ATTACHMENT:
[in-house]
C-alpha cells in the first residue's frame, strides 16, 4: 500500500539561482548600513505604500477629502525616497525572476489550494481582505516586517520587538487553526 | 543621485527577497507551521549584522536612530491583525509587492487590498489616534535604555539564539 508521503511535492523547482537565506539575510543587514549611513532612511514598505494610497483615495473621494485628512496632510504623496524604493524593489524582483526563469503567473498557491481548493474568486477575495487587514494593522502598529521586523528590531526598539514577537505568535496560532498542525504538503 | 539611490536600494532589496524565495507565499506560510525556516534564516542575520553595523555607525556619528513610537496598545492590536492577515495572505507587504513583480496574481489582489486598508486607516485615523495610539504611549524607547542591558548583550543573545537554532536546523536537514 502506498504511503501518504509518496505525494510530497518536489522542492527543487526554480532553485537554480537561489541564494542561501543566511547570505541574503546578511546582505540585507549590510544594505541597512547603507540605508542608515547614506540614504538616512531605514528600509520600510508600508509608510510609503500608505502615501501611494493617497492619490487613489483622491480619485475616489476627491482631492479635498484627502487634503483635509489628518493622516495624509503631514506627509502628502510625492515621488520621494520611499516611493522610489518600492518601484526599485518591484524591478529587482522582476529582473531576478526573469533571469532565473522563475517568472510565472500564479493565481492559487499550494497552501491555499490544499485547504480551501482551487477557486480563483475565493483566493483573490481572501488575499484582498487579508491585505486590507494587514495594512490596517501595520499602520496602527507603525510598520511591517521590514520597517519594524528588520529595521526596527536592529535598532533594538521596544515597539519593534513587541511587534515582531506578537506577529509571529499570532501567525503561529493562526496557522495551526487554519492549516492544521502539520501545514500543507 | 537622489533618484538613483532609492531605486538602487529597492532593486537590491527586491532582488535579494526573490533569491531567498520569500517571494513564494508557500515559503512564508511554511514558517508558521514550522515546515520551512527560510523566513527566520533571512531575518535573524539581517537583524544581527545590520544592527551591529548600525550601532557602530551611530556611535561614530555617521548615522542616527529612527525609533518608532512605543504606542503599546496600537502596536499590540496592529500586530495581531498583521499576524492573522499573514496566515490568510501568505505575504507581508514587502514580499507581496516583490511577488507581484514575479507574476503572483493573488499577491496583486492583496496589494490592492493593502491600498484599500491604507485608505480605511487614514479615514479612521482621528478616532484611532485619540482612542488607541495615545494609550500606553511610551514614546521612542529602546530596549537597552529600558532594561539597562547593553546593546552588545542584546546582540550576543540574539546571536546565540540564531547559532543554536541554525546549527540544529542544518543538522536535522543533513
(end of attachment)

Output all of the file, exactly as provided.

[in-house]
C-alpha cells in the first residue's frame, strides 16, 4: 500500500539561482548600513505604500477629502525616497525572476489550494481582505516586517520587538487553526 | 543621485527577497507551521549584522536612530491583525509587492487590498489616534535604555539564539 508521503511535492523547482537565506539575510543587514549611513532612511514598505494610497483615495473621494485628512496632510504623496524604493524593489524582483526563469503567473498557491481548493474568486477575495487587514494593522502598529521586523528590531526598539514577537505568535496560532498542525504538503 | 539611490536600494532589496524565495507565499506560510525556516534564516542575520553595523555607525556619528513610537496598545492590536492577515495572505507587504513583480496574481489582489486598508486607516485615523495610539504611549524607547542591558548583550543573545537554532536546523536537514 502506498504511503501518504509518496505525494510530497518536489522542492527543487526554480532553485537554480537561489541564494542561501543566511547570505541574503546578511546582505540585507549590510544594505541597512547603507540605508542608515547614506540614504538616512531605514528600509520600510508600508509608510510609503500608505502615501501611494493617497492619490487613489483622491480619485475616489476627491482631492479635498484627502487634503483635509489628518493622516495624509503631514506627509502628502510625492515621488520621494520611499516611493522610489518600492518601484526599485518591484524591478529587482522582476529582473531576478526573469533571469532565473522563475517568472510565472500564479493565481492559487499550494497552501491555499490544499485547504480551501482551487477557486480563483475565493483566493483573490481572501488575499484582498487579508491585505486590507494587514495594512490596517501595520499602520496602527507603525510598520511591517521590514520597517519594524528588520529595521526596527536592529535598532533594538521596544515597539519593534513587541511587534515582531506578537506577529509571529499570532501567525503561529493562526496557522495551526487554519492549516492544521502539520501545514500543507 | 537622489533618484538613483532609492531605486538602487529597492532593486537590491527586491532582488535579494526573490533569491531567498520569500517571494513564494508557500515559503512564508511554511514558517508558521514550522515546515520551512527560510523566513527566520533571512531575518535573524539581517537583524544581527545590520544592527551591529548600525550601532557602530551611530556611535561614530555617521548615522542616527529612527525609533518608532512605543504606542503599546496600537502596536499590540496592529500586530495581531498583521499576524492573522499573514496566515490568510501568505505575504507581508514587502514580499507581496516583490511577488507581484514575479507574476503572483493573488499577491496583486492583496496589494490592492493593502491600498484599500491604507485608505480605511487614514479615514479612521482621528478616532484611532485619540482612542488607541495615545494609550500606553511610551514614546521612542529602546530596549537597552529600558532594561539597562547593553546593546552588545542584546546582540550576543540574539546571536546565540540564531547559532543554536541554525546549527540544529542544518543538522536535522543533513